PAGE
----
Over the years, especially during my time as an executive coach, I’ve seen how a change in mindset can make a world of difference. I’ve had clients who initially struggled with the notion of change, viewing it as a threat rather than an opportunity. But once they embraced their inner “Innovation Navigator,” the transformation was remarkable. They were not only able to adapt to changes but also to lead and inspire their teams to do the same.

In an organization, an Innovation Navigator plays a vital role in driving growth and creating value. This person is crucial for helping a team or organization adapt to fast-paced changes in the business landscape. The Innovation Navigator applies the theories and concepts of innovation practically, ensuring that they are tailored to the organization’s unique context and challenges.

I would note that this is not a role confined to a specific title; anyone in the organization, regardless of their position, has the potential to be an Innovation Navigator by taking initiative, inspiring others, and applying insights effectively.

In your book, “Become an Innovation Navigator,” you discuss the importance of innovation in today’s business landscape. Why is innovation so crucial for companies?

First, the rate of technological change is accelerating exponentially, and it’s only going to get faster. Remember the saying, “The only constant is change”? Well, in today’s world, the only constant is rapid change.

If a company isn’t innovating, it’s essentially moving backward relative to its competition. Think of it like being on a treadmill that’s constantly speeding up – if you don’t keep pace, you’re going to be thrown off.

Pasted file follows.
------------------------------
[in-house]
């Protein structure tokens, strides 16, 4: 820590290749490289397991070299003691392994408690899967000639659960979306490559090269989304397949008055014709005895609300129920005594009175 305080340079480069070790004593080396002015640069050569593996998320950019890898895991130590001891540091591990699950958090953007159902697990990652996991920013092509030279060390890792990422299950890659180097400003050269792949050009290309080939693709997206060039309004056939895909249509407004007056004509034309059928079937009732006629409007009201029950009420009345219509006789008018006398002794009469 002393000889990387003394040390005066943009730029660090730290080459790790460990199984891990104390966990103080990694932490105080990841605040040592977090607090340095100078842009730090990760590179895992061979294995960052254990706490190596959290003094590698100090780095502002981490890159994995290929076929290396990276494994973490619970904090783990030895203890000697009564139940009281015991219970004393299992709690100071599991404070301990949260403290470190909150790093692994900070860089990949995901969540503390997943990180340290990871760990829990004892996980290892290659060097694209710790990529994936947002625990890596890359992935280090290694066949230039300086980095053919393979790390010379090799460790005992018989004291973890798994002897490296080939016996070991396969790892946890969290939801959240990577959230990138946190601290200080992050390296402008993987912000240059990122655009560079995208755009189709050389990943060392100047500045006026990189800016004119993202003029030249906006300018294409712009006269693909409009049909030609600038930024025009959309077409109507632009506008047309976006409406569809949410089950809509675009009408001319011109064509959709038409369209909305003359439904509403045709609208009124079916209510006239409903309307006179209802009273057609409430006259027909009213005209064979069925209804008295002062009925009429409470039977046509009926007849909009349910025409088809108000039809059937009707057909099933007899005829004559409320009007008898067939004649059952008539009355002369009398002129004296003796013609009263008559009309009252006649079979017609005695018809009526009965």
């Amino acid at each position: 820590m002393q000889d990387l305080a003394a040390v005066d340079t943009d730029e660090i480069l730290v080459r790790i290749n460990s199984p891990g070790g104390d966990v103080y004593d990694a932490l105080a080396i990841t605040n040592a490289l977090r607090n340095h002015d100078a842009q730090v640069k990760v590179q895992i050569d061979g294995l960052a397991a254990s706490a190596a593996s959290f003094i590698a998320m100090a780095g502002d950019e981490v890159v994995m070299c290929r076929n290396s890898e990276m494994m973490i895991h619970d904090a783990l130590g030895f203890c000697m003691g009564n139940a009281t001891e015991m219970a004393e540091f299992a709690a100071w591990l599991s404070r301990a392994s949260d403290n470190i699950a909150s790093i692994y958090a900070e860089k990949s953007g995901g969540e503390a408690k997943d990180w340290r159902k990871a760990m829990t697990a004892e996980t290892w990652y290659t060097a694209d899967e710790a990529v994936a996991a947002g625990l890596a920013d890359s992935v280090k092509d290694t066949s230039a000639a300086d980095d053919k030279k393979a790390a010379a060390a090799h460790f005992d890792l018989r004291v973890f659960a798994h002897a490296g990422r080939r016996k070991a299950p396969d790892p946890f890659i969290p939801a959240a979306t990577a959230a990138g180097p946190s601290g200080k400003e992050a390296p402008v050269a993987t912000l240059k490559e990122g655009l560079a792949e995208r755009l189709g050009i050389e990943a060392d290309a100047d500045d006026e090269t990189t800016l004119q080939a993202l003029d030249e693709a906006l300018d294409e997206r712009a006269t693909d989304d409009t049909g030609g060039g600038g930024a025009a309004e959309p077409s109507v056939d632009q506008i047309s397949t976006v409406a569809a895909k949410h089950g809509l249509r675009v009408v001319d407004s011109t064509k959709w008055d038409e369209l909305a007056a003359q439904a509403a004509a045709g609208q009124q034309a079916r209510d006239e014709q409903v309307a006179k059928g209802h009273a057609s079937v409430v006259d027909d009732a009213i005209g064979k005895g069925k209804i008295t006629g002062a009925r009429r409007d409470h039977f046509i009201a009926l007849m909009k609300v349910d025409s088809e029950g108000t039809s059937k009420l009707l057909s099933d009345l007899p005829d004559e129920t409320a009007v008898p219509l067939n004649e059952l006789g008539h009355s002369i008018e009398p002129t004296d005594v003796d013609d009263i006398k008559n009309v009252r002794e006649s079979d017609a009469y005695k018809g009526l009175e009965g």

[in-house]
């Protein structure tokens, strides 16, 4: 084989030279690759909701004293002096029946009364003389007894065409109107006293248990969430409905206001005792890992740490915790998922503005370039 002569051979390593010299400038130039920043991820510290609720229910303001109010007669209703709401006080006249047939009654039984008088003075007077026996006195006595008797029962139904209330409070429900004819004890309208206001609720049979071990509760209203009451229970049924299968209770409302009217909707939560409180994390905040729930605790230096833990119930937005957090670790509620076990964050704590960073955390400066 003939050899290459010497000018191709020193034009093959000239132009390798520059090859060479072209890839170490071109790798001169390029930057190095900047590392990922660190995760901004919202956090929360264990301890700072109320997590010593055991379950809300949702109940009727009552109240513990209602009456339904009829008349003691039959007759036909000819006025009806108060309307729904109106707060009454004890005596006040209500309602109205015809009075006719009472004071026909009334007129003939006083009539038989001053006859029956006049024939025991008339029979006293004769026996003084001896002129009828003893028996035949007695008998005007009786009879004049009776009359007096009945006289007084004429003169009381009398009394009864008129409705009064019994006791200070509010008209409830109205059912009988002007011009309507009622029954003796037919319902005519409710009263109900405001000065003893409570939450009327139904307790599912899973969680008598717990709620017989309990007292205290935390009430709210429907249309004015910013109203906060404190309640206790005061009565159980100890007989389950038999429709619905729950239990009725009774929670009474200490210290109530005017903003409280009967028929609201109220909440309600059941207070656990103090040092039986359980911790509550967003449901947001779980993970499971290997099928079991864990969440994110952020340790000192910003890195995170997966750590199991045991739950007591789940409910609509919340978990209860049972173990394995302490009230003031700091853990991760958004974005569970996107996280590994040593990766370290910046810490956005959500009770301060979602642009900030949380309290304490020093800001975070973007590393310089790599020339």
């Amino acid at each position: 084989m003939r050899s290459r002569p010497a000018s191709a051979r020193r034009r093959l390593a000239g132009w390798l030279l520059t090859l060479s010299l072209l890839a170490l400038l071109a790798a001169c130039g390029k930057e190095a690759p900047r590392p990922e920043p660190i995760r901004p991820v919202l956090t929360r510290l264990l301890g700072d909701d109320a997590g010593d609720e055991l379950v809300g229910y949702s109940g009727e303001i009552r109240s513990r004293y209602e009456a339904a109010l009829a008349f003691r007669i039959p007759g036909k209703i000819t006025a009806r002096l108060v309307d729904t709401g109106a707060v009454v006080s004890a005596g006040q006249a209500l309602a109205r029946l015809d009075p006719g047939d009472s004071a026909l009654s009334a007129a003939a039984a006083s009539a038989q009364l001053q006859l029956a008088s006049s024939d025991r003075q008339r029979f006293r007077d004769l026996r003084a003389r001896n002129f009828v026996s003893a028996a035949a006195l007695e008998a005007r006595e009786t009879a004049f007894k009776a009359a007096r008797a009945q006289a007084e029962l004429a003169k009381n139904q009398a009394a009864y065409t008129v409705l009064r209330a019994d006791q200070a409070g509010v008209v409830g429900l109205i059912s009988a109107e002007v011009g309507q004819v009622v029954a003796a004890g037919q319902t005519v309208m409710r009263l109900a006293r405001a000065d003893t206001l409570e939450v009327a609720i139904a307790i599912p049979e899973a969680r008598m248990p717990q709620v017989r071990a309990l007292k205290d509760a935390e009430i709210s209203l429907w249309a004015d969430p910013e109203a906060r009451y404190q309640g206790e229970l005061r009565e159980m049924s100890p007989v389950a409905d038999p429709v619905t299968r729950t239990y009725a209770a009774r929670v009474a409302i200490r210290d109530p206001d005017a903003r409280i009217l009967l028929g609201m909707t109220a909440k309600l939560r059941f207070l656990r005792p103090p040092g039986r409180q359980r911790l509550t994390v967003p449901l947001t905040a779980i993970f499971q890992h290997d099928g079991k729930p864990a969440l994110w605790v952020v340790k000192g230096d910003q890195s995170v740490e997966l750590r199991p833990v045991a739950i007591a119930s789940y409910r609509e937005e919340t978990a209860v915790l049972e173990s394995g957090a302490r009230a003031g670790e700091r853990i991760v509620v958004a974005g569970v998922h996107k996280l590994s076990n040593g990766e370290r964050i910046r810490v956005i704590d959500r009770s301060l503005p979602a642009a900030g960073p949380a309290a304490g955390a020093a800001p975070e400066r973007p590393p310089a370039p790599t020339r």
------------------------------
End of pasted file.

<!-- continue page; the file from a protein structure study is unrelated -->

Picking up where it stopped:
This reminds me of something Peter Diamandis said in his opening keynote at his recent Abundance 360 event, “there will be two types of companies in the future – those who use AI and those who don’t exist.” The transformative power of an emerging technology like Artificial Intelligence (AI) makes AI no longer an optional part of a business strategy – it’s becoming the backbone.

Companies that leverage AI for everything from customer service to data analytics have a significant edge. Those who ignore it? They’re essentially volunteering for obsolescence.

But beyond survival, innovation isn’t just about not sinking; it’s about sailing to new horizons. It’s the engine that drives growth, opens up new markets, and creates new revenue streams. Companies that innovate don’t just stay afloat; they soar. They’re the ones that set trends, define consumer expectations, and even disrupt entire industries.

When you foster a culture of innovation, you’re doing more than just staying ahead of the competition. You’re creating an environment where people are excited to contribute, where they feel their ideas are valued, and where they can see the tangible impact of their work. Innovation breeds engagement, and engaged employees are more productive, happier, and, yes, more innovative.

I believe your ability to innovate and adapt is not just a “nice-to-have”; it’s the compass by which your organization will navigate the future.

Can you provide examples of successful innovation navigation in real-world business scenarios?